Needless to say, the problems he will face are enormous. Al Shabab remains the immediate challenge in South Central Somalia, although it is contained for the time being by AMISOM forces. The formation of national security forces to replace AMISOM is still at a rudimentary stage. Neither the long drawn out political “transition” (in progress since 2004) nor the hastily concocted constitution has resolved the big questions about Somalia’s political future, including the nature of the federal system and the relationship with Somaliland. There is no legacy from the TFG in terms of government structures, institutions or even the beginnings of a functioning civil service.

Hassan Sheikh Nonetheless starts with some important assets. He is his own man. He is not part of the discredited political establishment. He Lives in Mogadishu and has not been plucked from the Somali diaspora. He is not in the pocket of any foreign power. The political party he formed in April 2011 has provided a structure and network of supporters that will certainly have been working through informal clan channels to deliver this unexpected election victory. He offers a new approach to solving Somalia’s problems of government, first and foremost a political approach, with reconciliation as its starting point.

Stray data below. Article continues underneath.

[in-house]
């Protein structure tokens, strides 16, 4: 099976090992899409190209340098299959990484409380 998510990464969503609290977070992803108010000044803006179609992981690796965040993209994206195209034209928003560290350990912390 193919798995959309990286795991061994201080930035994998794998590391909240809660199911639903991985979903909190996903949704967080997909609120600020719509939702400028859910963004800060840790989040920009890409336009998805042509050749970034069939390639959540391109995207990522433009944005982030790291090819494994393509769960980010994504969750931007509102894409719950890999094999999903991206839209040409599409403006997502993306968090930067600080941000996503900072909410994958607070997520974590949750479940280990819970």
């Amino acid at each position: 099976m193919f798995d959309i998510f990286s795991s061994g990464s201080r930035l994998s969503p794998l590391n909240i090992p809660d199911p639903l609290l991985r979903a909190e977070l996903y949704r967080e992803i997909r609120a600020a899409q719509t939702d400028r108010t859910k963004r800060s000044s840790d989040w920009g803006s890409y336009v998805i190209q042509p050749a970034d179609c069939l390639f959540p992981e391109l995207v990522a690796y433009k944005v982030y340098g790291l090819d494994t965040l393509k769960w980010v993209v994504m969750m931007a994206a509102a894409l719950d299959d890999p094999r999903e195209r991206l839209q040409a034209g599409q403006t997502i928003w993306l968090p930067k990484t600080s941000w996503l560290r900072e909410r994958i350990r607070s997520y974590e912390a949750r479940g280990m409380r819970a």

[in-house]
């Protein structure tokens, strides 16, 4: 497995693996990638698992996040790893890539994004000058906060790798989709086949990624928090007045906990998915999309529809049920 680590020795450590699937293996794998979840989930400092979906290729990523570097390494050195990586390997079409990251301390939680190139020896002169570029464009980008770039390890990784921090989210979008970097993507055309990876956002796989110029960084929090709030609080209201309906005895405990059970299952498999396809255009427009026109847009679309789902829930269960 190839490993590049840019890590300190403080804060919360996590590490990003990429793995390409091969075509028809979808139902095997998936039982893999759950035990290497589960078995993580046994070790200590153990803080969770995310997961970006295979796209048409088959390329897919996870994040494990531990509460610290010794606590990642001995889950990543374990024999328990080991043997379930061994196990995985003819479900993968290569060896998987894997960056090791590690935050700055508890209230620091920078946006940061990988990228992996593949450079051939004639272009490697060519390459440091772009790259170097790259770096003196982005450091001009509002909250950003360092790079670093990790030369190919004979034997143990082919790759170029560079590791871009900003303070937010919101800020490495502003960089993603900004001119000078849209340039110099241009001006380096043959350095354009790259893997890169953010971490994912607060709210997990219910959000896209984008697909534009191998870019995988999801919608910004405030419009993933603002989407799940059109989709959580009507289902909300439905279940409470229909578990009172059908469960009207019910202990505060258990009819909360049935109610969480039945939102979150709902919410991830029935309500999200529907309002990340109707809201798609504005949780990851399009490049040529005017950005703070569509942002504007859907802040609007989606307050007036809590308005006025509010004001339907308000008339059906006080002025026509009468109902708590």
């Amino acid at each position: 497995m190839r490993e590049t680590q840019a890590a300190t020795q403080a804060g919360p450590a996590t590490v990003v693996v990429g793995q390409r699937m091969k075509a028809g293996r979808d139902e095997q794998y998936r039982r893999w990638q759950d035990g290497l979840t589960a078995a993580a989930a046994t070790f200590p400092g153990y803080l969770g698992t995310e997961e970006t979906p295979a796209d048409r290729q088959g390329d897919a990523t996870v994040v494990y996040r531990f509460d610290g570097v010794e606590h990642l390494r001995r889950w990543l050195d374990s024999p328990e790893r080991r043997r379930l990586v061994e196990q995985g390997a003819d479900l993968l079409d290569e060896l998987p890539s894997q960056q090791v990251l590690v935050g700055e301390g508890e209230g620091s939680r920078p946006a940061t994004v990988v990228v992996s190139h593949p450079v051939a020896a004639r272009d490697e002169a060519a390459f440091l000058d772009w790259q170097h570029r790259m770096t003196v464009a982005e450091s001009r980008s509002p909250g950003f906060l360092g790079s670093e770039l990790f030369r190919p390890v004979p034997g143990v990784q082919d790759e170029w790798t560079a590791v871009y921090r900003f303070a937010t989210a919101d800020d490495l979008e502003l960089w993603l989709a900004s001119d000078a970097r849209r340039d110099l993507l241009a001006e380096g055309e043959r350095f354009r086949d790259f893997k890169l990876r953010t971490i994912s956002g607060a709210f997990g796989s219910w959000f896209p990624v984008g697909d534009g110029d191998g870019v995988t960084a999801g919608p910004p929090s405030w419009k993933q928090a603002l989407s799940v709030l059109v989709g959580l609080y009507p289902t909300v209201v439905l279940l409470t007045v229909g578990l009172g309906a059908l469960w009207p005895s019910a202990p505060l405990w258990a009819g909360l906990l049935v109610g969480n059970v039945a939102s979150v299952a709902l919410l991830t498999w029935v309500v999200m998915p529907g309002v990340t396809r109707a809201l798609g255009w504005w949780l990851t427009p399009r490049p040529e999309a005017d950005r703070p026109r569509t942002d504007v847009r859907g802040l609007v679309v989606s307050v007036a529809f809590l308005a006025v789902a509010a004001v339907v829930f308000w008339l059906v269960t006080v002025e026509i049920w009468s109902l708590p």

Some credit is due to the international actors. They have stuck with grim determination to their “roadmap” to end the transition and put an end to the self-serving extensions of the TFG mandate. Whatever its shortcomings, the process to end the transition – the expansion of parliament, the involvement of clans, the insistence on the timetable and the unavoidability of the election created just enough political space for a credible Somali leader to slip through.

Hassan Sheikh will undoubtedly face enmity from the people who have profiteered for so long from Somali politics. He may be overwhelmed by the enormity of the task he confronts. But if he can tap into and draw strength from those enduring civic networks that he has helped to nurture, he stands a better chance of succeeding than any of his predecessors.